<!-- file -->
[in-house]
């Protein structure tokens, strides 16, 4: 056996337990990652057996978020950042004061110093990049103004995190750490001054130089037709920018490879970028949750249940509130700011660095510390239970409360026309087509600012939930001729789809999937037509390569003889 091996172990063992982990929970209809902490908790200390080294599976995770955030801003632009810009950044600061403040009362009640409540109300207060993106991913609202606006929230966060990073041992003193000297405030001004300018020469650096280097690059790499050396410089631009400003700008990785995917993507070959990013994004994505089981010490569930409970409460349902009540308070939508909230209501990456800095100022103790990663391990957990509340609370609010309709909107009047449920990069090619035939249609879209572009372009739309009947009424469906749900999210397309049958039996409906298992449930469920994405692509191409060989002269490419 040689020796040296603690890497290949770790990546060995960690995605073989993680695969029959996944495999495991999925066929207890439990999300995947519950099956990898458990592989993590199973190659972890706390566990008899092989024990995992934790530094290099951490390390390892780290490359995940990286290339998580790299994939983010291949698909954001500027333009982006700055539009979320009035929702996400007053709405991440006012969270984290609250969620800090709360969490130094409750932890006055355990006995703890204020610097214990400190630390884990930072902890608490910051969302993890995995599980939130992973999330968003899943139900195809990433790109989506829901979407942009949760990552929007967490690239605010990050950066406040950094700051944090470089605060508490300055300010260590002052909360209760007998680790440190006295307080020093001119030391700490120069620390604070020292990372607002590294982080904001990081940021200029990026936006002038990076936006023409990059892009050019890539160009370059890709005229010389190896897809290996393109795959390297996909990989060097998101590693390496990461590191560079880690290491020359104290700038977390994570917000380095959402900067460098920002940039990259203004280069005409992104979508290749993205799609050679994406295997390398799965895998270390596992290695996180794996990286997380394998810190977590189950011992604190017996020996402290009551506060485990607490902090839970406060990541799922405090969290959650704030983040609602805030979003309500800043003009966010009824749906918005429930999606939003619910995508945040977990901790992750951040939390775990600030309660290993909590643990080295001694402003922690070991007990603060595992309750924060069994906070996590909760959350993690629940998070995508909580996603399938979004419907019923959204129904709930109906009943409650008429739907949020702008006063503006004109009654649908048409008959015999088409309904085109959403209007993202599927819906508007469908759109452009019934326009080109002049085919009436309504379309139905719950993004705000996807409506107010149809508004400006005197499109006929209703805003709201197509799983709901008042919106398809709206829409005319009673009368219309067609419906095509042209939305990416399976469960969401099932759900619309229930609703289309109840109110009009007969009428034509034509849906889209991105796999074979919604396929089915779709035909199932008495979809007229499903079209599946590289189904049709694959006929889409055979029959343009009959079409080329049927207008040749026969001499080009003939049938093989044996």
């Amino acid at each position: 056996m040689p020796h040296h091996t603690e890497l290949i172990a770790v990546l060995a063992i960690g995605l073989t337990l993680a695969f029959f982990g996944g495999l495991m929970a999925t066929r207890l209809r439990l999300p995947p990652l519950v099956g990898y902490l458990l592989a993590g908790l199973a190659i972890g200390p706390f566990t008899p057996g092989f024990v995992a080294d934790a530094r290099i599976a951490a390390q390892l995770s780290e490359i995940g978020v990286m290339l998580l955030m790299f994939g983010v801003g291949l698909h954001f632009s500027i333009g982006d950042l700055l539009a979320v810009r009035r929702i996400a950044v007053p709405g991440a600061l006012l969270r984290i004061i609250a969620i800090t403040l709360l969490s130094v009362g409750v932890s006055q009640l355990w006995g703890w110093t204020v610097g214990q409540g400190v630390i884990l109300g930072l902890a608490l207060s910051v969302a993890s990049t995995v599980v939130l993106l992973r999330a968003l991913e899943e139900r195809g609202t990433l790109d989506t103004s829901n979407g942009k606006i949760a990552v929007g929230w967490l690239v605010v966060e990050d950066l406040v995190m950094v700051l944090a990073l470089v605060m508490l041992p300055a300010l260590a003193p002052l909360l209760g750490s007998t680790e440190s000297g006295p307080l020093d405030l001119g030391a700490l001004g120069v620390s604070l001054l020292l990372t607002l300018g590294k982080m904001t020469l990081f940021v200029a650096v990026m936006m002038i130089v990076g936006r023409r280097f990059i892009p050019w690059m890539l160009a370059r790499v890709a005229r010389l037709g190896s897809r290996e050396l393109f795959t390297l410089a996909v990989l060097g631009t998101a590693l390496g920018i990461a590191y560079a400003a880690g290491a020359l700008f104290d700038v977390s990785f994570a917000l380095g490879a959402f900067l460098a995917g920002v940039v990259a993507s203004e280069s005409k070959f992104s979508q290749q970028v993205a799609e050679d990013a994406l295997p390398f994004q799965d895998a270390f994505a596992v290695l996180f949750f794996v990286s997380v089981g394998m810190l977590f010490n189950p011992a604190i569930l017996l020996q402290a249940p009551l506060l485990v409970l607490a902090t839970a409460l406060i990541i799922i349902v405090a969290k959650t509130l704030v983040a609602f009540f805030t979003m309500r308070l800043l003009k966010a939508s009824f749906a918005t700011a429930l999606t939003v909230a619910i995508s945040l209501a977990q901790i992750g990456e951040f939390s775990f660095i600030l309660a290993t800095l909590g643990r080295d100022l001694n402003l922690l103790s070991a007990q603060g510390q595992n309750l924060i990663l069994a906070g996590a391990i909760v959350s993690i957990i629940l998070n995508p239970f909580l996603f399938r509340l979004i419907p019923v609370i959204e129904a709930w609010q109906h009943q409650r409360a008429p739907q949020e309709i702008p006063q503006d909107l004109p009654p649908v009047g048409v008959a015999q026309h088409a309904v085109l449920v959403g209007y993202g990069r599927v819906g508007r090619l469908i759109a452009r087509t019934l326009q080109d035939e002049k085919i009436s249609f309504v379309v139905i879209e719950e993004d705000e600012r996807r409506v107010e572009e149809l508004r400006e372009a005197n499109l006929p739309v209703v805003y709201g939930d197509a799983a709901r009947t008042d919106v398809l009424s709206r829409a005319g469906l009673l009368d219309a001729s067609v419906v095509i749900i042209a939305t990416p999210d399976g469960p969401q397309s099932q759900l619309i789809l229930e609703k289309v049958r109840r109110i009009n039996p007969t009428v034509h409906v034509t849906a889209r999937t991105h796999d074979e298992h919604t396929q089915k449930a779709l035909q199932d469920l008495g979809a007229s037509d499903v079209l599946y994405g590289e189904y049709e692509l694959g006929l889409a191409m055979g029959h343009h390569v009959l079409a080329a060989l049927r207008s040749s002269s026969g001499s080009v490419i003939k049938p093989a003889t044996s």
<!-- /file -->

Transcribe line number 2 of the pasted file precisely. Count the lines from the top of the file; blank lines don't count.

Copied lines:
């Protein structure tokens, strides 16, 4: 056996337990990652057996978020950042004061110093990049103004995190750490001054130089037709920018490879970028949750249940509130700011660095510390239970409360026309087509600012939930001729789809999937037509390569003889 091996172990063992982990929970209809902490908790200390080294599976995770955030801003632009810009950044600061403040009362009640409540109300207060993106991913609202606006929230966060990073041992003193000297405030001004300018020469650096280097690059790499050396410089631009400003700008990785995917993507070959990013994004994505089981010490569930409970409460349902009540308070939508909230209501990456800095100022103790990663391990957990509340609370609010309709909107009047449920990069090619035939249609879209572009372009739309009947009424469906749900999210397309049958039996409906298992449930469920994405692509191409060989002269490419 040689020796040296603690890497290949770790990546060995960690995605073989993680695969029959996944495999495991999925066929207890439990999300995947519950099956990898458990592989993590199973190659972890706390566990008899092989024990995992934790530094290099951490390390390892780290490359995940990286290339998580790299994939983010291949698909954001500027333009982006700055539009979320009035929702996400007053709405991440006012969270984290609250969620800090709360969490130094409750932890006055355990006995703890204020610097214990400190630390884990930072902890608490910051969302993890995995599980939130992973999330968003899943139900195809990433790109989506829901979407942009949760990552929007967490690239605010990050950066406040950094700051944090470089605060508490300055300010260590002052909360209760007998680790440190006295307080020093001119030391700490120069620390604070020292990372607002590294982080904001990081940021200029990026936006002038990076936006023409990059892009050019890539160009370059890709005229010389190896897809290996393109795959390297996909990989060097998101590693390496990461590191560079880690290491020359104290700038977390994570917000380095959402900067460098920002940039990259203004280069005409992104979508290749993205799609050679994406295997390398799965895998270390596992290695996180794996990286997380394998810190977590189950011992604190017996020996402290009551506060485990607490902090839970406060990541799922405090969290959650704030983040609602805030979003309500800043003009966010009824749906918005429930999606939003619910995508945040977990901790992750951040939390775990600030309660290993909590643990080295001694402003922690070991007990603060595992309750924060069994906070996590909760959350993690629940998070995508909580996603399938979004419907019923959204129904709930109906009943409650008429739907949020702008006063503006004109009654649908048409008959015999088409309904085109959403209007993202599927819906508007469908759109452009019934326009080109002049085919009436309504379309139905719950993004705000996807409506107010149809508004400006005197499109006929209703805003709201197509799983709901008042919106398809709206829409005319009673009368219309067609419906095509042209939305990416399976469960969401099932759900619309229930609703289309109840109110009009007969009428034509034509849906889209991105796999074979919604396929089915779709035909199932008495979809007229499903079209599946590289189904049709694959006929889409055979029959343009009959079409080329049927207008040749026969001499080009003939049938093989044996």